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The 5 Myths of Depression You Should Stop Believing

The 5 Myths of Depression You Should Stop Believing

Depression is sometimes called the “invisible” disease because you cannot see it through a microscope or medical body scan. How do you fight against an invisible problem? I would think it would be hard. Plus, it is scary to imagine some disease lurking in your brain without being able to operate on it! Although being diagnosed with depression can be scary and daunting, there are some specific myths about depression that all of us must cast aside in order to stand against depression and win.

1. Depression can’t be treated

This myth is one that you absolutely cannot believe. Depression is a challenge, not a death sentence. In fact, as soon as you embrace the possibility that you may be experiencing depression, the better your chances are of learning to manage your depression. As a psychotherapist, and as someone that has dealt with depression personally, it is a battle that can be won. I have personally witnessed many clients of mine overcome the grip of depression and reclaim their life. Put it to the test: talk to any therapist, psychologist and/or even your doctor, and you will hear the same thing: depression is treatable and you CAN overcome it. Do not delay another day. Face it and fight it head on.

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2. The only way to treat depression is through medication

Medication can be great for depression. It can definitely relieve many of the symptoms you may be experiencing, but it is definitely not the only way to treat depression. Actually, my experience has shown that only using medication is good for a while, but it does not remedy depression outright. For example, think of a brand new car. This brand new car is wonderful in all aspects. It smells wonderful, it shines beautifully, and it runs crappy. Why? Because it has a bad tire. One, and only one bad tire, can ruin a brand new car. It is the same with depression. You are the new car, but this depression is causing you to run bad. Medication will help fix that tire for a temporary time, but it will not fix the tire for good. There are many therapies used in psychotherapy that can help, in addition with medication, to relieve depression. Believe it or not, therapists are specifically trained to help reconfigure the way you see yourself, the world, your experiences and even your memories so that any depressive ghosts no longer attach themselves to your life.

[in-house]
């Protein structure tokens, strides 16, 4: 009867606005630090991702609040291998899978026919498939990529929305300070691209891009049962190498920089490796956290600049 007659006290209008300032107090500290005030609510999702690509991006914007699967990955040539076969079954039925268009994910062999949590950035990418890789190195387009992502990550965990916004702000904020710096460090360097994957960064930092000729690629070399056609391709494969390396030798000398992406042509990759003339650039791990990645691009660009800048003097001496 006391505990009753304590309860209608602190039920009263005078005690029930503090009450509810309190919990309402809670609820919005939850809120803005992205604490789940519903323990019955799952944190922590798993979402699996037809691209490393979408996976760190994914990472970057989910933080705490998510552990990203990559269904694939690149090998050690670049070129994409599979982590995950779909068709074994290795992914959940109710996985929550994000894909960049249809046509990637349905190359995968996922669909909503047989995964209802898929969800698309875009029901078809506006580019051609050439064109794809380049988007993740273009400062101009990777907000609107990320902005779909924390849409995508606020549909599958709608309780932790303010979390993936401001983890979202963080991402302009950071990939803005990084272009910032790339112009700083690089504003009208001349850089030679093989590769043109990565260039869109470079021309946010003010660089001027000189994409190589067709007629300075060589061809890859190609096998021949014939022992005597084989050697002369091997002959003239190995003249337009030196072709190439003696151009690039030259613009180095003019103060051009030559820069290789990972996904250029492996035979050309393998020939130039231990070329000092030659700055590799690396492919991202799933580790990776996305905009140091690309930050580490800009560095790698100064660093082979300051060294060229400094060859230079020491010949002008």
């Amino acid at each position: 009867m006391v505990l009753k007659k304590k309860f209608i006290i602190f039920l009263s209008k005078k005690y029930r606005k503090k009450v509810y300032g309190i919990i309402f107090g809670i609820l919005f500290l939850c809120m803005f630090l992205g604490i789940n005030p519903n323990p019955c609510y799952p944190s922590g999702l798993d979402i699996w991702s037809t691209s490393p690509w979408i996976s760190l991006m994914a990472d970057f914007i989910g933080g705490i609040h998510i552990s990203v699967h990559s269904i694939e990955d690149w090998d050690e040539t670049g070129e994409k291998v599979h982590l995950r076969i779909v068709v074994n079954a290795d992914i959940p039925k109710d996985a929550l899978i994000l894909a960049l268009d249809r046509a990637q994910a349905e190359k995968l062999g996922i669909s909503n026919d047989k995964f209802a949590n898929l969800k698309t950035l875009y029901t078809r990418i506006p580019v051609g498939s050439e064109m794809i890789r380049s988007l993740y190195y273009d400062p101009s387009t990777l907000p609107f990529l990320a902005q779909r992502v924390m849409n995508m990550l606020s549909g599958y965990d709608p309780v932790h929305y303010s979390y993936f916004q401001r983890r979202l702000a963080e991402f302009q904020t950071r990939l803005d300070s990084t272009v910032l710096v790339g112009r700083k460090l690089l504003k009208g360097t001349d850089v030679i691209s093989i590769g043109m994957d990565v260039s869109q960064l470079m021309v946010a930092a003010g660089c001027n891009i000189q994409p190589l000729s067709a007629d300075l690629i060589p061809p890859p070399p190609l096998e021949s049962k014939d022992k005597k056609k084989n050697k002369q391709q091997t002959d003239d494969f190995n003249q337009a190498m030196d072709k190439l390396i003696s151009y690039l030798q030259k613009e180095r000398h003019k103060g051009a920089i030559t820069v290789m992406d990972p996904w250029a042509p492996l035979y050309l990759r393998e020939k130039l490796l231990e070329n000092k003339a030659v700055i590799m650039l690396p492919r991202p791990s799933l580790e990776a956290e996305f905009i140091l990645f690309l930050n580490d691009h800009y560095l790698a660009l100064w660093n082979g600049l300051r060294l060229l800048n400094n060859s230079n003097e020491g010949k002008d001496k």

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3. If I’m depressed, there’s something flawed inside me

It is a quirky statement to say that because you’re depressed, you are internally flawed. If you use that same logic and apply it to people who are physically ill, would you say they are flawed too? Sure, they are physically sick, but it does not mean that there is something embarrassing, shameful or dishonorable about them, does it? Yes, some people contribute to sicknesses because of diet, or bad habits, like smoking, but it does not mean that anyone that is sick is an alien invader of the human race and must be ostracized from society. Some people get sick for unknown reasons and sometimes we just don’t know why certain illnesses pop up in our lives. It does not mean you are broken, despicable or unworthy! Having the challenge of depression simply means you have a fight in front of you and that it’s time to lace up the gloves. When you get a cold or a stomach flu, you do things to make it better, right? It is exactly the same with depression. Do something to make it better. Thinking that you are flawed has nothing to do with being depressed and getting out from under its grip.